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Heath Mount Libellum

In order to respond to the needs of a 21st century learner, we have designed an alternative Year 7 and 8 curriculum for languages and humanities subjects. Many schools no longer require the more content driven Common Entrance examinations that have been traditionally taken at the end of Year 8 to gain a place at Senior School in languages and humanities. This has therefore allowed us to design an equally rigorous curriculum, more relevant to GCSE content, and one that develops the necessary skills needed in each subject, such as field work and enquiry based learning. Examinations are spread over the two years, rather than as one final examination at the end of Year 8, which enables children to constantly revise their ‘performance’ mode of examinations and develop and learn over the two year course. Progress, attainment, attitude and participation in the non-academic subject areas of art, DT, music, sport, computing and drama will also be assessed throughout the course.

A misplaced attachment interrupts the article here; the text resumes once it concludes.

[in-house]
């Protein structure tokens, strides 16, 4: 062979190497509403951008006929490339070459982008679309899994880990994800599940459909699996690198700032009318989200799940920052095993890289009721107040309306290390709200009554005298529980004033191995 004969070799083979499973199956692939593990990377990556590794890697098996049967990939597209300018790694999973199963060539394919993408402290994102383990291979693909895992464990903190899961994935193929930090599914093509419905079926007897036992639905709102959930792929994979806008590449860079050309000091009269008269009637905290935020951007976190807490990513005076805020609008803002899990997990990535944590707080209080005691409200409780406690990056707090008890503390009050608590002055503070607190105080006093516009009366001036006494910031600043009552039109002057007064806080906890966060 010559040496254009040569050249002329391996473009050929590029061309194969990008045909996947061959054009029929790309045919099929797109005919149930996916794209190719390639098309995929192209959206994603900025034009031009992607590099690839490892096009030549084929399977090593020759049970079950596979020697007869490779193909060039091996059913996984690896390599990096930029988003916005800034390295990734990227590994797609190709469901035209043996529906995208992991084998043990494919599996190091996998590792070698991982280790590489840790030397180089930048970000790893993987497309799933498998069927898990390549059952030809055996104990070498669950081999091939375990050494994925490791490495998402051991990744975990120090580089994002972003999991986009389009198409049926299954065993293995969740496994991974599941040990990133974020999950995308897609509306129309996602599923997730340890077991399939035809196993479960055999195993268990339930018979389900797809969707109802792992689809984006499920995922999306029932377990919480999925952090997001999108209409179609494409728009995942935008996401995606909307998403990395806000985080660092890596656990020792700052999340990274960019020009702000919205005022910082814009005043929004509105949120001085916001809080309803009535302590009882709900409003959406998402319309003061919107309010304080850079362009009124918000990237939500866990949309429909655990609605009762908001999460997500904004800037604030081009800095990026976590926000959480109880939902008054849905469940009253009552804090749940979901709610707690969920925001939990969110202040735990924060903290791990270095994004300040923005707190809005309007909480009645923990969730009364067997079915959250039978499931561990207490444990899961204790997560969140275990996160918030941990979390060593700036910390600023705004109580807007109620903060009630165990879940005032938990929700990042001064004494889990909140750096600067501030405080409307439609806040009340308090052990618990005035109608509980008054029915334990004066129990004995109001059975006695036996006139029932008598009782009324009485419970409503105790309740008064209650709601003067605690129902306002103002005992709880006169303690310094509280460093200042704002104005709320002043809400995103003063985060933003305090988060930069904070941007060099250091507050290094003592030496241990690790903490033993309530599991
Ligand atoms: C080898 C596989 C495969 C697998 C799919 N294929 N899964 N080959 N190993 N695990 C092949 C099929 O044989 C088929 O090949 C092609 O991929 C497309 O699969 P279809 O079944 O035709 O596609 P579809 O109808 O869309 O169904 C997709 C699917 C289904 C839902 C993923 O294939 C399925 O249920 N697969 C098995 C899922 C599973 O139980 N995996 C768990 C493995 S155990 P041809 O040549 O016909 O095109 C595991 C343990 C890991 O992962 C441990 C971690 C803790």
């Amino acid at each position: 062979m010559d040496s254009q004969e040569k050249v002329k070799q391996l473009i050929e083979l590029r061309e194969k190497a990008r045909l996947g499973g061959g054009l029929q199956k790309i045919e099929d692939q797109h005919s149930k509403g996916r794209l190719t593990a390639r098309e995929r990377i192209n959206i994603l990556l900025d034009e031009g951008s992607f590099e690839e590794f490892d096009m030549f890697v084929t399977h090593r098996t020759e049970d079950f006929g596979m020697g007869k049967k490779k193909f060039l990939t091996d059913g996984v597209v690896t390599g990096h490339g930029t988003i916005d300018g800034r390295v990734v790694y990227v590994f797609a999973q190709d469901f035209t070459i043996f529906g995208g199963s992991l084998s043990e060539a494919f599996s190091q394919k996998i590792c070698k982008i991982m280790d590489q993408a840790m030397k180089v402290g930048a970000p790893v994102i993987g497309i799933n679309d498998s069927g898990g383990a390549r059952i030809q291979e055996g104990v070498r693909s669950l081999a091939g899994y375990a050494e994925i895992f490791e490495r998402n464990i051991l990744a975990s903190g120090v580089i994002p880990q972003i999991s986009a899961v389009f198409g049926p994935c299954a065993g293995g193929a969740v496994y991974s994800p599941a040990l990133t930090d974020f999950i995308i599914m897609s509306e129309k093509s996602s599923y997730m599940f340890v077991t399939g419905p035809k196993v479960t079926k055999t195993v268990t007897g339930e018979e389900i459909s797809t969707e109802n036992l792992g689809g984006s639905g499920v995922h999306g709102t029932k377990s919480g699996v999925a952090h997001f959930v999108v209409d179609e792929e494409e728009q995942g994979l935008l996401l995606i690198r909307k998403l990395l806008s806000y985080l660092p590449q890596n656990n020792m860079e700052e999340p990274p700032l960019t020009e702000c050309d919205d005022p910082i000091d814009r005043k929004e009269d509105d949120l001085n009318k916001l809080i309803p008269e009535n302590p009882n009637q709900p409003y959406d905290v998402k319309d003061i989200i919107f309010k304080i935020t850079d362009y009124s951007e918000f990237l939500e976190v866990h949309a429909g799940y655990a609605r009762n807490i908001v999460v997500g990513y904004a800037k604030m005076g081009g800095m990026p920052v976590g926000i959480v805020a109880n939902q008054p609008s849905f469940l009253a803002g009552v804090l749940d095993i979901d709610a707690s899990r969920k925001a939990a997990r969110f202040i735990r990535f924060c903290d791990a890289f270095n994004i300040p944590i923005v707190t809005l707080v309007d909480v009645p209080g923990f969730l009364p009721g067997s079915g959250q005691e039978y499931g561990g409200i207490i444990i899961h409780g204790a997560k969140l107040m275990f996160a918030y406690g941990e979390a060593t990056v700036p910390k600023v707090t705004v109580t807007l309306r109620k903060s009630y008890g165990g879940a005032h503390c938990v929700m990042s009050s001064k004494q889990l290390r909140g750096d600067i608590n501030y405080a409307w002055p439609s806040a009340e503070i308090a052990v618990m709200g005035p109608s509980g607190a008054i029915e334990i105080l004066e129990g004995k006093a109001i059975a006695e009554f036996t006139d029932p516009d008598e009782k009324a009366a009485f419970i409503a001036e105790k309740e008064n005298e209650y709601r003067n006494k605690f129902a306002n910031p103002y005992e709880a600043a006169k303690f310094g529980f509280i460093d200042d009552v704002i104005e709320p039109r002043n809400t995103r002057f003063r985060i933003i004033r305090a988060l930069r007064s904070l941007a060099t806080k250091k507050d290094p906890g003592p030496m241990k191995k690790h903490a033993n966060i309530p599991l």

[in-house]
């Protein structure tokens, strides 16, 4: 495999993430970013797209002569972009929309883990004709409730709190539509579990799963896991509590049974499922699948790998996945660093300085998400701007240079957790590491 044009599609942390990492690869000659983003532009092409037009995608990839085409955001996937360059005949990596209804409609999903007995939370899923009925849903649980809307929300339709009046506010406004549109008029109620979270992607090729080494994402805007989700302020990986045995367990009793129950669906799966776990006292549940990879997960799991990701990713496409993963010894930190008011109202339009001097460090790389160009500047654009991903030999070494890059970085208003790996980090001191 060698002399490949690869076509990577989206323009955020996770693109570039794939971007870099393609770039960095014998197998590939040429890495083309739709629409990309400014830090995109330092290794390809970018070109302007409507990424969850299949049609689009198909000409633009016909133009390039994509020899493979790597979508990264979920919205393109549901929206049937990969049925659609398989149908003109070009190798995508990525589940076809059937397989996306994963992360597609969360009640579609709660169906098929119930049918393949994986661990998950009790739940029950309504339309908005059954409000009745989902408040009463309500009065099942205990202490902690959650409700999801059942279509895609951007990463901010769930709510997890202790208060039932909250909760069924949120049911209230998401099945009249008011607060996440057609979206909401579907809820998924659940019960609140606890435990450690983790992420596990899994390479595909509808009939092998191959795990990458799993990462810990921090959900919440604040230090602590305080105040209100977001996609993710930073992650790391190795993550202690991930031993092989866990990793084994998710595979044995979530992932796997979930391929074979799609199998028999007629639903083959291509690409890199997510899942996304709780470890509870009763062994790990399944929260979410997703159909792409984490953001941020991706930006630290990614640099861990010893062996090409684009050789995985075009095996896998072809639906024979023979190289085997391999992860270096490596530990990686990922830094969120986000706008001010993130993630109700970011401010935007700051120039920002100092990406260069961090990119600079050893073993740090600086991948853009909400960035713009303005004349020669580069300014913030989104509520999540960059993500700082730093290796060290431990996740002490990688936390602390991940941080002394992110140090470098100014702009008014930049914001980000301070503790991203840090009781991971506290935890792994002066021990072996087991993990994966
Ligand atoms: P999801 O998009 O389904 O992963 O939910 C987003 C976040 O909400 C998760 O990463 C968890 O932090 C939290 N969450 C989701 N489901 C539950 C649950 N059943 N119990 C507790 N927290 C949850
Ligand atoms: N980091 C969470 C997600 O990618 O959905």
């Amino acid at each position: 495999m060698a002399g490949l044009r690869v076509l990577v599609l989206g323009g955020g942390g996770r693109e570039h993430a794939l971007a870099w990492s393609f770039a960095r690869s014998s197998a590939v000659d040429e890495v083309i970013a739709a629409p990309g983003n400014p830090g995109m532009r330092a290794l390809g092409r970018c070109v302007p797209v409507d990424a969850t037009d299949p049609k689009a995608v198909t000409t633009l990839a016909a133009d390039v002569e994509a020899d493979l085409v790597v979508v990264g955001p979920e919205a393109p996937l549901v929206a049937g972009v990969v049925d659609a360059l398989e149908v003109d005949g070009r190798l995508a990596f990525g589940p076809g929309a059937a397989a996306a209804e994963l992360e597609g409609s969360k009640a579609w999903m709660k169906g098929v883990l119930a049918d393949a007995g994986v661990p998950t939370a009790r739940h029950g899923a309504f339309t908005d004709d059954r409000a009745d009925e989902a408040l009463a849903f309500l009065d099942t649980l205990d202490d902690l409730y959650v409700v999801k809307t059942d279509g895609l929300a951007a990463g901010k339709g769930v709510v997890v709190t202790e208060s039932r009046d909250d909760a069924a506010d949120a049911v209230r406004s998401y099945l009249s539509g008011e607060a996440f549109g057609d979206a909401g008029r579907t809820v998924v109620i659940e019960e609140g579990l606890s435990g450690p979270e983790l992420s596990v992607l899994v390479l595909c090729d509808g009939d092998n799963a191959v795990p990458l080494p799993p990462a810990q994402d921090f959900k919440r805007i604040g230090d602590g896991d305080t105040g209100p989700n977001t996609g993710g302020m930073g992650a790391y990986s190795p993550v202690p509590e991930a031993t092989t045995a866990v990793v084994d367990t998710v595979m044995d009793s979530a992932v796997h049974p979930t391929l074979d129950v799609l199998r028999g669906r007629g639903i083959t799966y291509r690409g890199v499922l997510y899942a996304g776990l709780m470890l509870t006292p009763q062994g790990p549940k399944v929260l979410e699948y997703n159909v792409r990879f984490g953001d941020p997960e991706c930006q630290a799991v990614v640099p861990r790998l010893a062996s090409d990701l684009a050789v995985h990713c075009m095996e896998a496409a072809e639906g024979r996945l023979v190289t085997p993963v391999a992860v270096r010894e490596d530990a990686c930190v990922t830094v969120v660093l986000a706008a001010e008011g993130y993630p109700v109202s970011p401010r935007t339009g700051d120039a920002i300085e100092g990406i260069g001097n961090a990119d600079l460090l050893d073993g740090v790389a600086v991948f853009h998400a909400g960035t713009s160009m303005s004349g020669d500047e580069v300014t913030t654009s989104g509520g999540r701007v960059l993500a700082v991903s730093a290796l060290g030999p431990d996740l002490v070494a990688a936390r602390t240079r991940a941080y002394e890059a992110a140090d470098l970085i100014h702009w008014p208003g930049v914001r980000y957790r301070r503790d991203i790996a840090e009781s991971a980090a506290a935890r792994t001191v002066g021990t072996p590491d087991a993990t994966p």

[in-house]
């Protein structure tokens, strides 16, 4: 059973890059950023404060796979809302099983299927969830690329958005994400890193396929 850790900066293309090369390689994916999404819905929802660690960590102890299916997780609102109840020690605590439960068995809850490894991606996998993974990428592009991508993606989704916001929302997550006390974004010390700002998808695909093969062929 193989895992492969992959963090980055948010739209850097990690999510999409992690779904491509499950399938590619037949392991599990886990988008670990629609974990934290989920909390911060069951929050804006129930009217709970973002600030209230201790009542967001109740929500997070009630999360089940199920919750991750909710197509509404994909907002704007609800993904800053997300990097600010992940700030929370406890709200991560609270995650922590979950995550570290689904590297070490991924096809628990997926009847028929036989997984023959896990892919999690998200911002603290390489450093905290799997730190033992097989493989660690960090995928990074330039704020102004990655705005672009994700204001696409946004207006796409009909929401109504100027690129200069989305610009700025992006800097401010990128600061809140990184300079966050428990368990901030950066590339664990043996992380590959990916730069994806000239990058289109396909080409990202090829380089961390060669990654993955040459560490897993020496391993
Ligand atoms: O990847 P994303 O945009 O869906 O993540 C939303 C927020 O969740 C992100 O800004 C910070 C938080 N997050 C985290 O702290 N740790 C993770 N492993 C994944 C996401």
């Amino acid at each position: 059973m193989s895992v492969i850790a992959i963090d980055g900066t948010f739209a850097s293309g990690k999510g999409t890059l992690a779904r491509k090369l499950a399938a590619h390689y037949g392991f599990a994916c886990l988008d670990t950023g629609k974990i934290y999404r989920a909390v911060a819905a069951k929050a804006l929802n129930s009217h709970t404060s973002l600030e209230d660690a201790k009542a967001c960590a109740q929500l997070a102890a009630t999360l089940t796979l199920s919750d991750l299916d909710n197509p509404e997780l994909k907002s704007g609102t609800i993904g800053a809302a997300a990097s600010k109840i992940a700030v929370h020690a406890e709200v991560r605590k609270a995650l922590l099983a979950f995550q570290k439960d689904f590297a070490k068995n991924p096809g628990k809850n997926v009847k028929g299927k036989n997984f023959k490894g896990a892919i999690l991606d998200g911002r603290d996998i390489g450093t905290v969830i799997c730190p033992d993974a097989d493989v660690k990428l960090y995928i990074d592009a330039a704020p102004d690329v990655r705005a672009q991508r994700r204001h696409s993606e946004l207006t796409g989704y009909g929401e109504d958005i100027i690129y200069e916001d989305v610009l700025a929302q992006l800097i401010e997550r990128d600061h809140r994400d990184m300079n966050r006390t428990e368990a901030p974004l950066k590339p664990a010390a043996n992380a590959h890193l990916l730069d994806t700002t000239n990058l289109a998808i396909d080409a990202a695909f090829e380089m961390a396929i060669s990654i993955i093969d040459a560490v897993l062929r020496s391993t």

In addition to academic and non-academic subjects, the Libellum also looks at the whole child and encompasses the Learning Power Approach, which Heath Mount has adopted throughout the school with the support of Professor Guy Claxton. In a world where estimates suggest two-thirds of current pupils will end up working in roles that don’t yet exist, and most of today’s teenagers may have had between 10-15 different jobs by the time they are 40, the Learning Power Approach, encompassed in the Libellum, encourages teachers to place as much emphasis on dispositions (or habits) as content. These habits include but are not limited to – persistence, respect, collaboration and reflection.